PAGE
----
The word basilica is derived from the Greek word meaning "royal house." In the Catholic faith, a basilica is a church building that has been accorded special privilege by the pope. There are two kinds, the major and the minor.
There are only four major basilicas all of which are in Rome, Saint John Lateran, Saint Peter, Saint Paul Outside the Walls, and Saint Mary Major also known as Santa Maria Maggiore.
The title of major basilica was introduced in 1300 by Pope Boniface VIII when he elevated Saint Peter and Saint Paul Outside the Walls. Saint John Lateran was added in 1350 and Saint Mary Major in 1390.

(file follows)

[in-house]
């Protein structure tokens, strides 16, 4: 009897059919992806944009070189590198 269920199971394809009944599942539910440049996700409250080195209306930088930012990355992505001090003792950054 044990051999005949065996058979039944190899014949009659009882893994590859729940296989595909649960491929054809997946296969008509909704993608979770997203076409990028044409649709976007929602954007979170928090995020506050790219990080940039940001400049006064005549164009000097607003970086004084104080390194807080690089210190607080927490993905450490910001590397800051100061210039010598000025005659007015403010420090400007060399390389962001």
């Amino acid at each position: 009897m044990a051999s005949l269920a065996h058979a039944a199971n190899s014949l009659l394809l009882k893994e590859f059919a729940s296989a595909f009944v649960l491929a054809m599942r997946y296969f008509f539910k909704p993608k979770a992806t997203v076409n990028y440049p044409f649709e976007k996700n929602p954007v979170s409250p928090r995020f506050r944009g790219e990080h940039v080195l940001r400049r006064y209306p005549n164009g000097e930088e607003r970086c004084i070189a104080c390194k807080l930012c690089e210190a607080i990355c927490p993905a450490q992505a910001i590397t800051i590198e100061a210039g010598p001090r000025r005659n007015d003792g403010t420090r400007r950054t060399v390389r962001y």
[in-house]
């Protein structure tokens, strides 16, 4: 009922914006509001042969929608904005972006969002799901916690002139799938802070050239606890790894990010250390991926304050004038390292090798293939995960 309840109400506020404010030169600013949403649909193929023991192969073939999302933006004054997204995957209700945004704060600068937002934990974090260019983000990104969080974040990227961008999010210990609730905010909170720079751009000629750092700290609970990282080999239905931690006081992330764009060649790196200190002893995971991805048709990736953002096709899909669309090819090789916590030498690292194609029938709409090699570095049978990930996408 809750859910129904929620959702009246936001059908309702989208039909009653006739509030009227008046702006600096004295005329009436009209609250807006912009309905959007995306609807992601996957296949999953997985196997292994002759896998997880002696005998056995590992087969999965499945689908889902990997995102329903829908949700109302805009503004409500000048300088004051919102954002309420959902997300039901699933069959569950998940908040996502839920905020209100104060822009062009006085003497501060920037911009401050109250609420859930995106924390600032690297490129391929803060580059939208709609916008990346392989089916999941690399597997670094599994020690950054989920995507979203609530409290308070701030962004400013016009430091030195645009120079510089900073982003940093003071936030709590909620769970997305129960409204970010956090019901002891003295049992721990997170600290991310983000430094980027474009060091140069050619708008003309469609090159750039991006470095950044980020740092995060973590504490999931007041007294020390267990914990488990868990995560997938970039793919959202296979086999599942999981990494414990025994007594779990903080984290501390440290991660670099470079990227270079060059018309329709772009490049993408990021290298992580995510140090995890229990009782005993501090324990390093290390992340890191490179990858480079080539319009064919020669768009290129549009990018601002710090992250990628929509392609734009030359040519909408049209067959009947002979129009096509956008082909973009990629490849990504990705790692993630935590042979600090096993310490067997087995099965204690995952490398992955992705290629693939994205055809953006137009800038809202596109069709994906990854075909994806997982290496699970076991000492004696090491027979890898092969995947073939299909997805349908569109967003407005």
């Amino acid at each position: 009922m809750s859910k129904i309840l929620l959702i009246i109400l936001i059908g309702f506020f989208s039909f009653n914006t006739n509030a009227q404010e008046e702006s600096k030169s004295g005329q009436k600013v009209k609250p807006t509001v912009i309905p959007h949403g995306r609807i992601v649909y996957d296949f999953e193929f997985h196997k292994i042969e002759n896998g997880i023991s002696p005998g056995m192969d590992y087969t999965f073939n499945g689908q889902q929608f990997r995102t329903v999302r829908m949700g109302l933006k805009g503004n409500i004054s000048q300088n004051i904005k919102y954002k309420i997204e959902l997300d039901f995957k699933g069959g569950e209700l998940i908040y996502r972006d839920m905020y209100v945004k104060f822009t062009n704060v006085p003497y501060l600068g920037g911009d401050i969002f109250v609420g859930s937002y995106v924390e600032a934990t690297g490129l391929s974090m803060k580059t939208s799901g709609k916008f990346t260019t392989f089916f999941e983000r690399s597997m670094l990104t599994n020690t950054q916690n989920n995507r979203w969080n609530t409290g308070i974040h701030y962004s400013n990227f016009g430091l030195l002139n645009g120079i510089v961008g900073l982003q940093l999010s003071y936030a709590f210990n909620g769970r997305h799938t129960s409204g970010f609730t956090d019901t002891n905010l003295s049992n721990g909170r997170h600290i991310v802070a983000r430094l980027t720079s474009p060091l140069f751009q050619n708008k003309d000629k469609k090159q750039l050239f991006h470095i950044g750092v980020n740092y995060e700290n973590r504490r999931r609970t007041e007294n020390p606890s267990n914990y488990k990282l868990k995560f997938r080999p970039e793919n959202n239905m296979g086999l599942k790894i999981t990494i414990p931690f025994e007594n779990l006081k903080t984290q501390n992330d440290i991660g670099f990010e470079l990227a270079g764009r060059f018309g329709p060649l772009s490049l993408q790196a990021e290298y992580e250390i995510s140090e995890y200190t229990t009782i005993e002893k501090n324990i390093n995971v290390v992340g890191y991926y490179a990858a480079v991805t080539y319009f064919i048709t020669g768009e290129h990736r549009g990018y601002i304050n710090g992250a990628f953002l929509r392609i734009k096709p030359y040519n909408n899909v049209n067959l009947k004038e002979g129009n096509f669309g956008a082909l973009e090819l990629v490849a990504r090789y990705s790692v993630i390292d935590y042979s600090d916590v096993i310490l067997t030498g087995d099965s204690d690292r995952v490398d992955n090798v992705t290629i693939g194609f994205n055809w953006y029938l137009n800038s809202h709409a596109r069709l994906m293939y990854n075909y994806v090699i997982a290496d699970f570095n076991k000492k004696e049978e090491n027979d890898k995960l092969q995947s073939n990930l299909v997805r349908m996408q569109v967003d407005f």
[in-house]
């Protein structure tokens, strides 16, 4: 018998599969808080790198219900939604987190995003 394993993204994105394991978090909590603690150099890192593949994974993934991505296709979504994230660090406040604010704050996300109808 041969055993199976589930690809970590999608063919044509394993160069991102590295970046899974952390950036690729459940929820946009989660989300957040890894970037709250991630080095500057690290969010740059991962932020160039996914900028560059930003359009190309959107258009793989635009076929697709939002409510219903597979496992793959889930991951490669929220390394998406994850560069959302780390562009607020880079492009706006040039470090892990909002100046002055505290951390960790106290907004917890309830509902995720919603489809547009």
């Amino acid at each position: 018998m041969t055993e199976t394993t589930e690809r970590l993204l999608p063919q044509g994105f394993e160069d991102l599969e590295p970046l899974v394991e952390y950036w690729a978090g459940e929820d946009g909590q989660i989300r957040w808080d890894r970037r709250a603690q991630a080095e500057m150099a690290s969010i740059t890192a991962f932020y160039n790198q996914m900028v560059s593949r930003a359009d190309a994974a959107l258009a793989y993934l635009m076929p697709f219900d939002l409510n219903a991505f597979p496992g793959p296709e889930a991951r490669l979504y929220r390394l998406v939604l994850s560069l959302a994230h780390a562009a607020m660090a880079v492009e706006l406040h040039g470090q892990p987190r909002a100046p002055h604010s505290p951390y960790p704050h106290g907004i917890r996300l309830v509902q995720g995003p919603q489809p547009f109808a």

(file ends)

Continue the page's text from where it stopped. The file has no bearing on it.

More than 1,580 churches around the world are minor basilicas, including my own parish church, Carmel Mission Basilica.
On August 4, 358, Pope Liberius received a vision in a dream to build a church in honor of the Blessed Virgin Mary. He would find the area for this church marked by snowfall. The following morning on August 5, snow fell on Esquilline Hill. Tradition holds that Pope Liberius traced the outline for the church in the snow.
The present church of Saint Mary Major was built under Pope Sixtus III after the Council of Ephesus of 431 proclaimed Mary Theotokos, Mother of God.
Photo of the Basilica of Santa Maria Maggiore - Wikipedia